The Four Lessons of Liaofan illustrates eight pairs of goodness: 1) true and false goodness, 2) straightforward and crooked goodness, 3) hidden and visible goodness, 4) actual and pretentious goodness, 5) proper and improper goodness, 6) full and half goodness, 7) great and small goodness, 8) difficult and easy goodness. If you want to know more you can look into it.

Here is one example of great goodness. Once there was a high ranking official named Wei Zhong-Da 衛 仲達, who was led into the underworld to be judged for his good and bad deeds. The judge ordered his records of good and bad to be brought out. When the records arrived, Zhong-Da was astounded at seeing the courtyard filled with his bad records and at the single scroll that contained his good deeds. The judge then ordered the two to be weighed. Surprisingly, the bad records were lighter than the single scroll of good deeds. When Zhong-Da asked for the reason, the judge replied, “Once the Emperor planned to build a great stone bridge but you proposed against the project due to the hardship and toil it would cause the tens and thousands of people needed for the work. This is a copy of your proposal to the Emperor. … Although the Emperor did not accept your suggestion, that one thought of kindness you bore for the tens and thousands of people was very great. If the Emperor had listened to you, then the good performed would have been even greater.” Therefore, when one is determined to do good for the benefit of all people, a small deed can result in great merits. If one thinks only about benefiting oneself, then even if many deeds of kindness were performed, the merits would still be small.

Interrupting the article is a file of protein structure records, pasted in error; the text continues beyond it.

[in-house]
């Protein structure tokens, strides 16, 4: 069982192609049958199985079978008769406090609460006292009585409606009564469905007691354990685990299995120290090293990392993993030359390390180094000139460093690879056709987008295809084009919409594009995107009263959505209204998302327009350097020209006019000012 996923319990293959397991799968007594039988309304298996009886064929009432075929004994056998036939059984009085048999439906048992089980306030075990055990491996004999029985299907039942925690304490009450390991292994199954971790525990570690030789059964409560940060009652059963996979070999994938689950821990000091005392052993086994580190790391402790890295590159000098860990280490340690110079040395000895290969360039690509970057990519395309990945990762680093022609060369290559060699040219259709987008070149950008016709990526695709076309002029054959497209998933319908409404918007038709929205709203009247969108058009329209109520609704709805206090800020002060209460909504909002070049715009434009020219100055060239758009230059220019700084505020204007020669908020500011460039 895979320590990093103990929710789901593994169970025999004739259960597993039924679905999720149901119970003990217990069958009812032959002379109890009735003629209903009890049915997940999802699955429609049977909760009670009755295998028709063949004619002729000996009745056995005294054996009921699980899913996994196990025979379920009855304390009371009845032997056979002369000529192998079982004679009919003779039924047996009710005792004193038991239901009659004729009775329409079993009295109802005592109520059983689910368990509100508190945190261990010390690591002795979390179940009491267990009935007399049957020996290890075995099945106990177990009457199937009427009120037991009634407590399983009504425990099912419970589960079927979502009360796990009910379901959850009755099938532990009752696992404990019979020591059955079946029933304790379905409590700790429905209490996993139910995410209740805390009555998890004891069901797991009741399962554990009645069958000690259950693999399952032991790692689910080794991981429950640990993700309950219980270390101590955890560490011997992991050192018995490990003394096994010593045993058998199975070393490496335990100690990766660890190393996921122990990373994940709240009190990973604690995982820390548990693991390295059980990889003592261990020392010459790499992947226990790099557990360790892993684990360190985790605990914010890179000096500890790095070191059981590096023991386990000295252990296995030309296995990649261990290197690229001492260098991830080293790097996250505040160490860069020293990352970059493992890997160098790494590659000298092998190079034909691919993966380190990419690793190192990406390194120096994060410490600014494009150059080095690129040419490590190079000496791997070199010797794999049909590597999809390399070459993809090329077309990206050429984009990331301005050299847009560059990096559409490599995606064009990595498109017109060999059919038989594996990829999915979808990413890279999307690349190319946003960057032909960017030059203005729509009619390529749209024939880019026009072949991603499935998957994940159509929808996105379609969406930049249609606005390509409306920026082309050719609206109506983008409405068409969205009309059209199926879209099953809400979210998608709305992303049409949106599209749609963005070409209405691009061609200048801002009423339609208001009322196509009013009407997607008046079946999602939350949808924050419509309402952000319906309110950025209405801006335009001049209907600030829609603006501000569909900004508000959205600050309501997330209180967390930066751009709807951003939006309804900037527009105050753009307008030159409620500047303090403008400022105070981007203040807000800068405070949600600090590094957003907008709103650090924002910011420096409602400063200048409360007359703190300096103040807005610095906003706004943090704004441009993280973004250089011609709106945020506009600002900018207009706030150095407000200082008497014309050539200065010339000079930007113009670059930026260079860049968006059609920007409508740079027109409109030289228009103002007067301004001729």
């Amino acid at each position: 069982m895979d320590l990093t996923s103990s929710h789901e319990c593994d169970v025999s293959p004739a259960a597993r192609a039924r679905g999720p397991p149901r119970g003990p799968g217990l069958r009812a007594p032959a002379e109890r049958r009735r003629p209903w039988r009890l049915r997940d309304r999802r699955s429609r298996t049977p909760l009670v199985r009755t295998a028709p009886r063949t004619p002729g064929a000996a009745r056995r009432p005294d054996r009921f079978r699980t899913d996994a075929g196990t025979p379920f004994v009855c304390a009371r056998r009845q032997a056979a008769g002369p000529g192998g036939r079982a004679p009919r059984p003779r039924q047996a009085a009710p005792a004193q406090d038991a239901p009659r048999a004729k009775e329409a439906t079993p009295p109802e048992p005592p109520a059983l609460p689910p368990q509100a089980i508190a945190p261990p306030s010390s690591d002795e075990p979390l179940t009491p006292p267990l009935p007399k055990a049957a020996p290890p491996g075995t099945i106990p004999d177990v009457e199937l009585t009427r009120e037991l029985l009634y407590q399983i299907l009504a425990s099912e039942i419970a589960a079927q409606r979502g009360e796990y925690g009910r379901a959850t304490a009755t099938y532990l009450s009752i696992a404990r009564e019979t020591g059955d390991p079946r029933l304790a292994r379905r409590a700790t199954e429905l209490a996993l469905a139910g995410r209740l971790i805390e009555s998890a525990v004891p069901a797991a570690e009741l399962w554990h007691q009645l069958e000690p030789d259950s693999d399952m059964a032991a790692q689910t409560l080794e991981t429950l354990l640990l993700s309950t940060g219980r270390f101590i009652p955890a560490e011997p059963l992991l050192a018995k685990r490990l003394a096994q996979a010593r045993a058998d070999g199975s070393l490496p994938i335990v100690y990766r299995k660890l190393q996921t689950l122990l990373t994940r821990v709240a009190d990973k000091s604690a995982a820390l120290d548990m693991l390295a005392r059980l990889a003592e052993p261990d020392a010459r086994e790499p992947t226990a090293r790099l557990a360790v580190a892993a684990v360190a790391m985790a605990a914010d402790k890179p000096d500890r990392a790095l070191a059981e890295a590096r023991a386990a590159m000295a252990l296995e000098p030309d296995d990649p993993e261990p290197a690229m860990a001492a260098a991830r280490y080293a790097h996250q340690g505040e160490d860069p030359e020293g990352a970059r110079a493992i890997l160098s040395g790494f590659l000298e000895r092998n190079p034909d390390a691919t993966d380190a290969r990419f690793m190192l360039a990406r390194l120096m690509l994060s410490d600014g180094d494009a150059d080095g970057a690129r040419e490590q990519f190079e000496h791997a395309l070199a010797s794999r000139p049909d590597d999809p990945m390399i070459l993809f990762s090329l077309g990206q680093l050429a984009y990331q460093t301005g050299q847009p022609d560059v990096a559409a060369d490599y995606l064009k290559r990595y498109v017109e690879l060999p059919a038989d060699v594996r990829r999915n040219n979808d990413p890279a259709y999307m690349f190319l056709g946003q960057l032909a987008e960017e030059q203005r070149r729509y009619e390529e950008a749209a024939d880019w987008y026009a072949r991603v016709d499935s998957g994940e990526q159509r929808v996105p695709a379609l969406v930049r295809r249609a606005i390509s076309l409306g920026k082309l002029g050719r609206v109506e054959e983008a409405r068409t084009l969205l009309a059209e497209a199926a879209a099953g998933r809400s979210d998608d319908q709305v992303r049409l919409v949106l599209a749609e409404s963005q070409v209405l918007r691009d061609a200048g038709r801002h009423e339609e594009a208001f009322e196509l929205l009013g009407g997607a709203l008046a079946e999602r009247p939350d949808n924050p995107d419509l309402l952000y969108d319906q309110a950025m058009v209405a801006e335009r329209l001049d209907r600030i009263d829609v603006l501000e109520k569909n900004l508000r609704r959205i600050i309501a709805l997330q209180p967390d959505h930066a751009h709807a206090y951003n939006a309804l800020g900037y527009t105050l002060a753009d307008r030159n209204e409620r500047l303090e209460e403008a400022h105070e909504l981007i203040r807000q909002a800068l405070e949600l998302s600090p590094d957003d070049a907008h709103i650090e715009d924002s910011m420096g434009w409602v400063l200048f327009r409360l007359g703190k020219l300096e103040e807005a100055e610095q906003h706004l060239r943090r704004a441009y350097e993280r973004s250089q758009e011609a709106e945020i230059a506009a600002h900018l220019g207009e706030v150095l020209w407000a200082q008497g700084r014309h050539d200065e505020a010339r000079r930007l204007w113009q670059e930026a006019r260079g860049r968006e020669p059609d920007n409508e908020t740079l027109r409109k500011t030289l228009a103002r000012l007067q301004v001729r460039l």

In Lesson 3, the Way to Accumulate Merits, it mentions: According to t he I Ching, The Book of Changes, families who perform good deeds will enjoy good fortune that can outlast many generations.

Once there was a family by the name of Yan 顔. Before they agreed to give their daughter in marriage to the man whom later became Confucius’ father, they looked into the past deeds of the family. After finding the family to be one that practiced kindness and accumulated virtues, the Yan family felt assured that their daughter would be marrying into a family that would be prosperous with outstanding descendants. Sure enough, their daughter later gave birth to Confucius.

Confucius’ parents had prayed to gods at a nearby hill to grant them a son. So now Confucius’ teachings have benefited countless people for generations.

Another example is that of Master Han Shan. Ten days ago, a speaker here spoke of Chan Master Hān Shān 憨 山 (1546-1623) of the Ming Dynasty who was a contemporary of Liaofan. He was conceived after his mother, a devotee of Guanyin Bodhisattva, had a dream of Guanyin Bodhisattva carrying a baby.

So through the influence of one virtuous person, moral standard is elevated and people will have a chance to become more wholesome and the world becomes a better place. In that sense, the granting of children who are virtuous is beneficial to the world.